“I was nine or 10-years-old and my father was sacked on Christmas Day. He was a manager, the results had not been good, he lost a game on December 22 or 23. On Christmas Day, the telephone range and he was sacked in the middle of our lunch.”

José Manuel Mourinho Félix­ had enjoyed a successful career as a goalkeeper with Vitória Setúbal and Belenenses, even earning a solitary international cap for Portugal, before embarking on a somewhat tumultuous managerial livelihood. Mourinho Félix managed several Portuguese clubs of differing standings from the mid-1970s through to the mid-1990s. Little could he have known – aside from the obvious downer it had put on his family’s Christmas celebrations – the effect that his inconsiderately-timed dismissal would have on his only son, José Mário dos Santos Mourinho Félix – the man we all know as José Mourinho.

José Mourinho still vividly remembers the cold-hearted sacking of his father, an unwanted Christmas gift of uncertainty thrust upon the family, but it didn’t deter the young man from pursuing a coaching career of his own. Quite the opposite, in fact; it served as motivation.

By his mid-teens, despite still harbouring hopes of a playing career within the game, the young Mourinho would regularly prepare scouting reports of the opposition for his father. And Mourinho did indeed have a playing career, albeit spent in the Portuguese second tier, even playing under his father at Rio Ave for a while, but he was well aware of his shortcomings as a player and, seeing coaching as his true calling, began to study for badges in his early-20s– attending courses put on by the English and Scottish Football Associations — before becoming a PE teacher in Lisbon as his playing career wound down.

Mourinho’s first real chance to put his coaching ability to the test came as youth team coach at Vitória Setúbal. The experience gained through working with Vitória’s young players led to the fledgling coach being given the opportunity to become assistant manager at Estrela da Amadora. Estrela was a small club based in the north-west of Lisbon that has since folded, losing their battle against financial difficulties in 2010. But they can at least boast about having played a role in the formative coaching years of one of football’s biggest names.

In 1992, following back-to-back Eredivisie titles with PSV, veteran English manager Bobby Robson joined Sporting Clube de Portugal. Recognising that their new manager was unable to order a drink in Portuguese, much less convey a tactical blueprint to a group of footballers, Sporting hired Robson a translator. Already somewhat ingrained in the Lisbon football community and, more importantly, a fluent English speaker, Mourinho was the perfect man for the job.

Mourinho’s role did not remain restricted to merely translating; Robson soon realised that his confident sidekick possessed a deep understanding of the mechanics at play on the football field. They would often have long conversations about football, discussing the minutiae of the game. Robson utilised Mourinho as a sounding board, a confidante, leaning on the Portuguese’s expertise to help prepare for upcoming matches. “He’d come back and hand me a dossier that was absolutely first class,” Robson said, speaking in 2005. “[They were] As good as anything I’d received. Here he was, in his early-30s, never been a player or a coach to speak of, giving me reports as good as anything I ever got.”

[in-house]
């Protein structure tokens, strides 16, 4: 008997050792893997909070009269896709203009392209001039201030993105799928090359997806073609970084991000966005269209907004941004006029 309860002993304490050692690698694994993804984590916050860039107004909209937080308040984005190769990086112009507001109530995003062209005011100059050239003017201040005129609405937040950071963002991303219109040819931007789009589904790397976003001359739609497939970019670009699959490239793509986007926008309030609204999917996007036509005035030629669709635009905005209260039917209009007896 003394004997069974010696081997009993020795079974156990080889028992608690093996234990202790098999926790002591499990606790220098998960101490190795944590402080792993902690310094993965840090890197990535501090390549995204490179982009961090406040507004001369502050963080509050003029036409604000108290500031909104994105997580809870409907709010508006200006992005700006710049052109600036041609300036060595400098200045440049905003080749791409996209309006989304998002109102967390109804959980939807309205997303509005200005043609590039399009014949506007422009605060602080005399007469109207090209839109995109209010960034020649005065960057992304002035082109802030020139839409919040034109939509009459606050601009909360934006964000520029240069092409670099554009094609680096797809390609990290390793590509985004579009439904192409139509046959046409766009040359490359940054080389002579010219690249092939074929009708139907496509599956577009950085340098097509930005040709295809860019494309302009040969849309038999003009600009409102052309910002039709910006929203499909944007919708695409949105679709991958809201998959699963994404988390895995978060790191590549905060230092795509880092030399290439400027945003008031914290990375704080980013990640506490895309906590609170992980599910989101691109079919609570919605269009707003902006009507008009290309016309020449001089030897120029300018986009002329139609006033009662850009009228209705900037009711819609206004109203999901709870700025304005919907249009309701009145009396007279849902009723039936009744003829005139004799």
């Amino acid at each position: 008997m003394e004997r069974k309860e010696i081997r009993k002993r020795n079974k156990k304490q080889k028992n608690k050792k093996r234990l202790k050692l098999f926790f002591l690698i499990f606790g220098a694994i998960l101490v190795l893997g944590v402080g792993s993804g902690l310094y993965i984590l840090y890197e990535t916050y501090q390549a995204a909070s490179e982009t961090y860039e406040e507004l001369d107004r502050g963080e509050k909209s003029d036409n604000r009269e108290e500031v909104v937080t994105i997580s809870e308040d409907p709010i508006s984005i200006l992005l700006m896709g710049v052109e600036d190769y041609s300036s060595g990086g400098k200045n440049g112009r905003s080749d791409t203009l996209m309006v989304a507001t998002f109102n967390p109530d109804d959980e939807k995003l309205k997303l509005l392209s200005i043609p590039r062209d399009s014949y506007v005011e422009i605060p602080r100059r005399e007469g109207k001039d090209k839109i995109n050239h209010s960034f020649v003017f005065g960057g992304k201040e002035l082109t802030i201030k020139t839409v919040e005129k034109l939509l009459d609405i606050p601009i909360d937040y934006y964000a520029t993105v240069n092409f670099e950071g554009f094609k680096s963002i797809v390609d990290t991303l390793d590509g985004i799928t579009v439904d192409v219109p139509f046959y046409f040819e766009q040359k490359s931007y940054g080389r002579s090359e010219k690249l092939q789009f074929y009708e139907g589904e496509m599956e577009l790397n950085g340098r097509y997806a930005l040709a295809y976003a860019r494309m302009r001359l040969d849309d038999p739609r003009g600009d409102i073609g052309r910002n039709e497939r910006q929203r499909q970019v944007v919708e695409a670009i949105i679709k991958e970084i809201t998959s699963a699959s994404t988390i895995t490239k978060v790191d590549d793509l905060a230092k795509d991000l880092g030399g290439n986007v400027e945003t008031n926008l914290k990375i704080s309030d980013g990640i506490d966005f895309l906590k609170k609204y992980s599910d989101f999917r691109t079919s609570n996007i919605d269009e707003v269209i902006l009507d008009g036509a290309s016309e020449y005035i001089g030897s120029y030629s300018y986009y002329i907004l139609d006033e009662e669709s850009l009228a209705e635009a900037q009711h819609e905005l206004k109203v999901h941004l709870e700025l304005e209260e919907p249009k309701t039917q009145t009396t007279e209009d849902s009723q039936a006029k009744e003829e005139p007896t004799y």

After an unspectacular yet respectable third place finish in his first season with Sporting CP, Robson was dismissed in December 1993. Defeat to Casino Salzburg in the UEFA Cup saw club president Sousa Cintra – a man Robson described as a “loose cannon” – sack the Englishman. It was the first time he had been sacked in his career.

Robson was almost immediately offered the managerial post at rivals Porto, taking the reins of the Dragões in January 1994. A venture Robson didn’t want to take alone, he took Mourinho with him as his assistant. He would also give an opportunity to another future Chelsea manager in André Villas-Boas. Villas-Boas, just 17-years-old at the time, lived in the same apartment block as the new Porto boss, who gave the young man the chance to join the club’s observation team.

Robson and Mourinho enjoyed tremendous success with Porto, reaching the Champions League semi-final during the 1993-94 season — where they were denied a place in the final by Johan Cruyff’s Barcelona — and winning the Portuguese championship in 1995 and ’96. Together they assembled and fine-tuned a thrilling, attacking side, boasting a cast of talented forwards such as Ljubinko Drulović, Domingos and Rui Barros.

On the back of such success, Robson was appointed to take over from Cruyff at Barcelona. The Dutchman would not be an easy act to follow; a club legend as a player, as a manager Cruyff had brought Barça their first ever European Cup in 1992, along with four consecutive league titles from 1991 to ’94. Robson would again take Mourinho with him.

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Read  |  André Villas-Boas and the long con

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The date is 14 May 1997, at the Feijenoord Stadion in Rotterdam: 18 minutes into the Cup Winners’ Cup final between Barcelona and Paris Saint-Germain, the Catalans have a penalty. Ronaldo stands over it. The 20-year-old Brazilian – considered the greatest player in the world at the time – won the spot kick himself, having been hauled down by Bruno N’Gotty inside the penalty area. Ronaldo steadies himself, runs up and, in anticipation of French goalkeeper Bernard Lama diving to his right, fires the ball straight down the middle.

Despite both teams hitting the woodwork during the 90 minutes – Luís Figo even managed to strike both the crossbar and post with a single effort – Ronaldo’s penalty is enough to secure victory for Barça. Robson and Mourinho join the celebrations on the field. The Portuguese can be seen embracing Barça midfielder Pep Guardiola. The two had grown fond of one another through their mutual cerebral approach to football. The image of the two men, arm-in-arm, betrayed no signs of the bitter rivalry that they would experience 13 years later.

Still images of the trophy presentation show Robson in the background of the celebrations, with Mourinho occupying centre stage with the players. The following month, Barcelona would go on complete a cup treble by adding the Copa del Rey to their victories in the Cup Winners’ Cup and the Spanish Super Cup. It would be Robson’s last match as the club’s manager after just one season in charge at the Camp Nou.